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Remembering Francis James Brown
Last uploaded : Sunday 27th Jan 2008 at 00:15
Contributed by : Carol Gould


News I have received so much hate mail and obscene abuse, inclduing death threats, from Liverpool Football Club fans that I decided to run this tribute to Jim Brown that the TIMES asked me to write in January, to sort of cleanse my soul of the painful, personal and hurtful abuse sent to me by a species of man in Liverpool so many light years removed from anything in my entire life's experience. At these trying time, Jimmy, you consummately civilised fellow-American who gave a lifetime to this often unappreciative country, I remember you...
Carol Gould
11 April 2008
by Carol Gould
9first published 27 January 2008)


I first met Francis James Brown, the American composer who died on 18 January 2008, when my play, ‘A Chamber Group’ was produced by Joint Venture at the Edinburgh Festival in August 1980. Jim and Mary Gifford, later to become his wife, greeted me with infectious enthusiasm over coffee during the interval and we became friends for life. Jim and I subsequently collaborated in London on an opera, ‘Poor Marzelline,’ a sequel to the ‘Fidelio’ story and on ‘Red Hot Mama,’ a musical about Sophie Tucker.

Francis James Brown, known to his friends as Jim and whose doughty Scottish ancestors were amongst the first to emigrate to the New World in the seventeenth century and settle in virtually uninhabited Iowa Territory, was born in Rochester, New York on 26 October 1925 to a mother with an artistic flair. His father was a professor of Sociology who worked in the Truman Administration and was the first American educationalist to be sent to the Soviet Union after the Second World War.

Brown was a piano and composition graduate of Eastman School of Music and in 1951 earned a scholarship to study composition under Luigi Dallapiccola at Tanglewood. In 1952 he was awarded a Fulbright Scholarship to continue his studies with Dallapiccola in Florence, where he met Stanley Seeger, with whom he was to collaborate on many musical works, including the score of the feature film ‘Priest of Love‘ directed in 1980 by Christopher Miles and starring Ian McKellen as DH Lawrence and Janet Suzman as Frieda. Writing as Joseph James ( Seeger’s middle name was Joseph) this was a triumphant collaboration.

Francis James Brown met British actress and singer Mary Gifford in 1974 in Greece, where on behalf of the British Council they were performing his original musical setting of the King Arthur story. They married in 1983 in Los Angeles, where Jim was attached to both the Classics and Music Departments at Stanford University and was lecturing at the Schoenberg Institute.

Amongst his prolific repertoire of operas, film scores, musicals, ballet suites and orchestral works performed around the world are song cycles based on the works of Walter de la Mare, Kathleen Raine and Rainer Maria Rilke. His most recent premieres were organ suites at Westminster Abbey and Westminster Cathedral.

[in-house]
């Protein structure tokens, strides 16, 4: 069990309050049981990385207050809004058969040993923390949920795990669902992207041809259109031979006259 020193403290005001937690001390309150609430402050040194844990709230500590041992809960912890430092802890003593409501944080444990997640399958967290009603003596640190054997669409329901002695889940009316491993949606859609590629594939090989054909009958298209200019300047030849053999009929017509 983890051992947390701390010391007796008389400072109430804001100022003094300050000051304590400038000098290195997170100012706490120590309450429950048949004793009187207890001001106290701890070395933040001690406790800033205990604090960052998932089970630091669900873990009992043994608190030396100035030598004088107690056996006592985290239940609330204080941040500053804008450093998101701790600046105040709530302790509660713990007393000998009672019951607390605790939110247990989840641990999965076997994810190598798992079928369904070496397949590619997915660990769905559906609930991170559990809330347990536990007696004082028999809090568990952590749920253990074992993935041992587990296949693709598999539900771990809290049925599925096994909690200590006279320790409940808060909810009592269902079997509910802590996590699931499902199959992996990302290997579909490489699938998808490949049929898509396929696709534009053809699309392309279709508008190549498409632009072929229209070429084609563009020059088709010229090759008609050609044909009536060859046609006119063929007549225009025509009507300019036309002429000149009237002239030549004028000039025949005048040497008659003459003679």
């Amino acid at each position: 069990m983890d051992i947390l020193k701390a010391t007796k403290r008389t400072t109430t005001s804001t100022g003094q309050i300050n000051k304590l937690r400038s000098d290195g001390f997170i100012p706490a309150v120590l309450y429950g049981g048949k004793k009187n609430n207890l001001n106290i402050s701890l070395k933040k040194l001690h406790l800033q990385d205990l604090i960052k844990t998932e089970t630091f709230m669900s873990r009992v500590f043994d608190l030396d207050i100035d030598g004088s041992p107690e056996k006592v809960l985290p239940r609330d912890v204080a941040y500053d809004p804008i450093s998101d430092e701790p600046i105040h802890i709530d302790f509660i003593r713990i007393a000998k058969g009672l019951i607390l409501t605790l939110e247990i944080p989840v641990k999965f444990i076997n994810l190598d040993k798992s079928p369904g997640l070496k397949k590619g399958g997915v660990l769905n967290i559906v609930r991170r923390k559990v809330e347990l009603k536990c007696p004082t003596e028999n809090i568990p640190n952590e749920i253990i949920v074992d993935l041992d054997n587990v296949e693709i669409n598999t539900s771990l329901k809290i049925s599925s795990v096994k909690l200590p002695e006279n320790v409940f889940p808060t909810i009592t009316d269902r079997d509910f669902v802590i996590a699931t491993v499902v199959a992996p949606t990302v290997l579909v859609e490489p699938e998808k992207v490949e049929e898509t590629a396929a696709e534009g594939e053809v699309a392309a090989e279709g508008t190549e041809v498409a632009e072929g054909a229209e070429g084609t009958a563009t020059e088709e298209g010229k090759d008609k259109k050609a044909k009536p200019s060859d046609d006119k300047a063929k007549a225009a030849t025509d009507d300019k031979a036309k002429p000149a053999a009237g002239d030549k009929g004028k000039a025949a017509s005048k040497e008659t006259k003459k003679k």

In his essay ‘Transposing Rilke,’ about a song cycle based on a translation by Alfred Perles of ‘The Lay of Love and Death of Christopher Rilke’ Brown wrote: ‘ Whenever I am commissioned to set poetry, I spend a period of time immersing myself in as much knowledge of the poet’s life and work as I can.. my aim is to be able to climb inside his mind…The [Rilke] work covers every emotion from erotic and sexual awakening to the nightmarish violence and futility of war….During Christopher Rilke’s nightmare I make use of polytonality to symbolise the violence of his dream.. The final words of the Lay describe the aftermath of the young man’s death and are spoken and sung..’

The Rilke Lay was first performed on July 27th 1989 at Leighton House in London in the presence of Alfred Perles in his ninety-second year. The Lay was subsequently given its American premiere in 1990 at Renee Weiler Concert Hall in New York. It was performed again in London by the Welsh baritone Jeremy Huw Williams and pianist Nigel Foster at a Rilke-Rimbaud evening in 2005 at the National Opera Studio’s Clore Building and recorded by KissanProductions.com

Jim and Mary Brown divided their time between London and their beloved house on Andros in the Greek Cyclades. Like him I am a decades-long expatriate American and would from time to time commiserate about silly little things we missed, unique to places like New York or Philadelphia, my hometown. He lived, ate and breathed music and was fiercely devoted to two things: Mary and his work.

Writing about the score for ‘Priest of Love,’ Christopher Miles notes: ‘ On one London summer evening Jim and Stanley Seeger came to our Chelsea House… Jim started to play a beautiful, romantic but unsentimental melody.. Immediately I felt it was just right, embracing the strength of Lawrence’s relationship to Frieda with a hint of Wagnerian turbulence.…

Miles continues: ‘ Apart from the many excellent pieces and operas he wrote as Joseph James, there was a lighter side to his talent when he accompanied his wife Mary in cabaret….The songs were performed my them with such brio this it is hard to realise that one side of this talented partnership is no longer with us.’

Jim possessed the indomitable spirit of his Scottish-American ancestors and it was therefore a shock to learn of his death from pulmonary complications when I had only just had a laughter-filled conversation with him before Christmas.

In the words of Rilke,

‘Und die Musik, immer neu, aus den bebendsten Steinen,
Baut im unbrauchbaren Raum ihr vergottlichtes Haus.’

‘And music, ever new, builds out of the most tremulous stones her divinely consecrated house in unexploitable space.’

Francis James Brown is survived by his widow Mary and stepchildren Dr Giles Harborne, Suzanna Prizeman and Bernard Harborne.



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